This is just one use case but the principle goes wider. Showing a video, image or something more on a screen should be as easy as showing it on our laptop or our mobile. These digital screens are all around us, but they sit there dumb and largely redundant.

The reason it’s still so difficult, is because we’re being stopped from the web breaking out of browsers and mobile phones to these big screens because there’s been no easy way to connect them up and for the content to flow to all screens. 

This is what we’re trying to do with ScreenCloud

Our vision is to create a system where we can wire up screens in offices and build up apps so that things will eventually evolve to a point where large screens become more and more useful to us within a shared environment. 

Where screens are controlled by Slack, by anyone and from anywhere. Where showcasing images, videos, presentations, sales figures, or something hilarious, is easy and simple. Where digital screens aren’t the black sheep of the screen family, useful only for watching Netflix in the evenings, but where they become the true third screen. 

As useful as their PC and mobile phone counterparts.

It’s quite exciting really.

To find out more about what we’re doing at ScreenCloud and to sign up for your 14-day free trial, visit https://screen.cloud/signage. Did you know you can also use Slack app to share anything going on in Slack to your screens right now?

Playbooks

What Happens When You Use Slack to Control Your Digital Screens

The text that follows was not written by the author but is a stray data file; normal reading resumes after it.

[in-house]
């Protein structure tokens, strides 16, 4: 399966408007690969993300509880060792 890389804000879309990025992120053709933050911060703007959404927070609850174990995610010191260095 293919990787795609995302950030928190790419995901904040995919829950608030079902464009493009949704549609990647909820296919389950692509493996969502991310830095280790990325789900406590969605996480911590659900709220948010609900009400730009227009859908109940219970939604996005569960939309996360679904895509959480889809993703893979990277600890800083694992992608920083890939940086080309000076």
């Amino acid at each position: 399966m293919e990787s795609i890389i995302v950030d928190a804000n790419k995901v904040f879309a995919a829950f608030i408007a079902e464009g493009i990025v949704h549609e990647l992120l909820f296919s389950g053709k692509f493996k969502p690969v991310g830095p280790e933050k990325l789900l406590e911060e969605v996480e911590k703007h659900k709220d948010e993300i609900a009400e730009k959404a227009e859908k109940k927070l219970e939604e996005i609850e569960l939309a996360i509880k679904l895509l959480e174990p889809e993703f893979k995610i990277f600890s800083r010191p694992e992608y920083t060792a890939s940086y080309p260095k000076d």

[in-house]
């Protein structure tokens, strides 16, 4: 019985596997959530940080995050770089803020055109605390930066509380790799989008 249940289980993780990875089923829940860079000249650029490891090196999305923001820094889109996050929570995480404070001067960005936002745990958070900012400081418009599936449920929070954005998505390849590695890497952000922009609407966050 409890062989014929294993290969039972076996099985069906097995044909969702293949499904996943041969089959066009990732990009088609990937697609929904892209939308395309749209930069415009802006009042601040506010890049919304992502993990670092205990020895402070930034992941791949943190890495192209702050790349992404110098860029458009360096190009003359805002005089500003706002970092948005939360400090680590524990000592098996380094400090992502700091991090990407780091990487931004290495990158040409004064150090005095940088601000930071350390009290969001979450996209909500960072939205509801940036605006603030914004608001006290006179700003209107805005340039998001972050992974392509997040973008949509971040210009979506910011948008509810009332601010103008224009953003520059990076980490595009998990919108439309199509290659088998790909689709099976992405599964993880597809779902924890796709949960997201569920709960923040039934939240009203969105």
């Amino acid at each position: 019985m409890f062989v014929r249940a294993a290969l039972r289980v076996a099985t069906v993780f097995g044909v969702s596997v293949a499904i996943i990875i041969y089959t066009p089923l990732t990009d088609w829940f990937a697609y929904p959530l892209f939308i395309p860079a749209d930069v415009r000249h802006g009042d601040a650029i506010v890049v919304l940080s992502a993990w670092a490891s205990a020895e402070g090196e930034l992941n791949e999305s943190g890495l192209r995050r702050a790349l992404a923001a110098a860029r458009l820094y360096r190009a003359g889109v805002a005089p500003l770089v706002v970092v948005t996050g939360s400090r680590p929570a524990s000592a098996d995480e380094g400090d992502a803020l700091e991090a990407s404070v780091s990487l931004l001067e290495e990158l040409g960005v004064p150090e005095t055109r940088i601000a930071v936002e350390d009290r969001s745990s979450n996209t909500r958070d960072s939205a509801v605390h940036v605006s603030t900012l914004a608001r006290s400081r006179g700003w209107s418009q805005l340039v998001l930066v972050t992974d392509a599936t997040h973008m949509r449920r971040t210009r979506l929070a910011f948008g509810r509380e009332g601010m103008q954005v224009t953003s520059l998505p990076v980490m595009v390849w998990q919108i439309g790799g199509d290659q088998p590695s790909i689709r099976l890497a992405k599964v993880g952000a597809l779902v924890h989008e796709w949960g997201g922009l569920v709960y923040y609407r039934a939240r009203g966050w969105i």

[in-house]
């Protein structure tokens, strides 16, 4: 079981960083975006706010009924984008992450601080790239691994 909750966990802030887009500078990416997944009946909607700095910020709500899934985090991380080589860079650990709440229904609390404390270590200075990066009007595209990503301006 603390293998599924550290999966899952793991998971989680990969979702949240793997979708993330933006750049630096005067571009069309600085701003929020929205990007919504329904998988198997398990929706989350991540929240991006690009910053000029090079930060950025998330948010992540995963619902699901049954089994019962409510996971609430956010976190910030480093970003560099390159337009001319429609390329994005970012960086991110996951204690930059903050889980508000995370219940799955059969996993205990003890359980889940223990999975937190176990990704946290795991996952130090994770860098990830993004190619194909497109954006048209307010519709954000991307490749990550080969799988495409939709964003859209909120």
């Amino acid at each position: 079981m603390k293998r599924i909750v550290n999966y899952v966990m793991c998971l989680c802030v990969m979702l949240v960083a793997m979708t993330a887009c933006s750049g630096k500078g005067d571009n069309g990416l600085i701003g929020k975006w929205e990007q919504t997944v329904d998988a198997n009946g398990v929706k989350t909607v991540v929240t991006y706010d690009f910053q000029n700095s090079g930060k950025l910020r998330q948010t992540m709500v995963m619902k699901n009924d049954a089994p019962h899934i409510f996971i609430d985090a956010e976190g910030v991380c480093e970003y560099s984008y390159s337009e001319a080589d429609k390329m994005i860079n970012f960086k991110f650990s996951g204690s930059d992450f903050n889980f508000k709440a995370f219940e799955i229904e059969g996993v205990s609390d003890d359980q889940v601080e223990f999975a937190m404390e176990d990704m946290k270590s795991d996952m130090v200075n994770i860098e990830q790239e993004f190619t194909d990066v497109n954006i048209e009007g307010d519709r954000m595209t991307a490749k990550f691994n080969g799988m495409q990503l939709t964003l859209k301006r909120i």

The TV screen sitting in your office. It’s redundant right? Here’s why we don’t think it should be.

Something we’ve asked ourselves during our ScreenCloud journey is, ‘what does digital signage mean?’ More importantly, what does digital signage mean to us? Naturally, we understand the whole ‘content on screens, making advertising’ concept. However, we also see digital signage as something much bigger.

We see the future of digital signage as digital screens that are interactive (which some of our customers are already nailing, as you can see here), something that feeds collaboration, that makes screens as useful as our laptops. 

All around us there are giant screens which aren’t being utilized. In our offices, our homes, our schools and colleges, our stores and our restaurants. 

TV screens are completely siloed, not just to the screens around them but also to the people using them. When we think of screens we think of ads and videos and us as viewers, passively watching before we turn back to the mobile devices in our hands.

So to illuminate what we think is the way forward, here’s one idea of how we see digital screens and their use cases evolving in the future: